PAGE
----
The Dave Brubeck/Marian McPartland version comes from an episode of McPartland’s long-running public radio series “Piano Jazz”. McPartland was an established piano voice when she started the show in 1978, but with her exposure to a wide variety of pianists who were guests on the show came a deepening sense of style and conviction, even as she approached her 93rd birthday. She was always a gracious host and let her guests lead the way in piano duets. Brubeck, whose style had become less percussive and more subtle over the years, plays solo for the first several minutes of this duet, displaying a modified stride style, rich polytonality, and several surprising improvised ideas. After he verbally encourages McPartland to join him, she becomes a vital partner in the duet, taking chances and developing unusual ideas of her own. When the two join forces for a rocking variation, it sounds like the arrangement is coming to an end, but there are plenty more surprises in store, including an impressionistic take on the tango section and a gradually building variation built on the triplets introduced by McPartland a few minutes earlier. The Cleo Laine/John Dankworth version from the 1991 album “Jazz” is one of Laine’s finest later efforts, and comes highly recommended. While Dankworth’s arrangement of “St. Louis Blues” is tightly crafted, it is loose enough to allow the performers room for interpretation. Laine, a versatile performer with an astonishing range, gets to display her expertise in each part of her voice, use her voice as an instrument and exchange improvised thoughts with Dankworth. The exuberant performance swings even in the funk sections and the band transitions effortlessly between the funk and straight-ahead jazz episodes. And, in a master stroke of arranging technique, Dankworth spreads out the exposition of the melody throughout the length of the arrangement.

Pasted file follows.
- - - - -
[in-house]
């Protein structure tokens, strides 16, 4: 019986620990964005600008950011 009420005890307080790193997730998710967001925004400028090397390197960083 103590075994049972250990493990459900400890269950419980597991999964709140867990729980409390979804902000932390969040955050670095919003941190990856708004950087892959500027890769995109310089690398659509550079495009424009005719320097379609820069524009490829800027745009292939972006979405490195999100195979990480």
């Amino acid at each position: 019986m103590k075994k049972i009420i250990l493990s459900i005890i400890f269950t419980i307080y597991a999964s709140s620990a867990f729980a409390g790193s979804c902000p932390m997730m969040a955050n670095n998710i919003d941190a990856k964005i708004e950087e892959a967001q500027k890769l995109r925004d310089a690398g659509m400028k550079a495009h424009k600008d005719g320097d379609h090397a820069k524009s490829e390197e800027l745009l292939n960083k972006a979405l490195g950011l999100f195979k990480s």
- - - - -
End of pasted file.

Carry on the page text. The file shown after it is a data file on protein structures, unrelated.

While the Cleo Laine recording closes the compilation, it is far from the end of the “St. Louis Blues” story. Several noteworthy versions have appeared in the past two decades, including an Anat Cohen version reviewed elsewhere on this site. As “St. Louis Blues” approaches its centenary, it still inspires new versions and interpretations. What a legacy for a southern preacher, a downhearted woman and a young composer.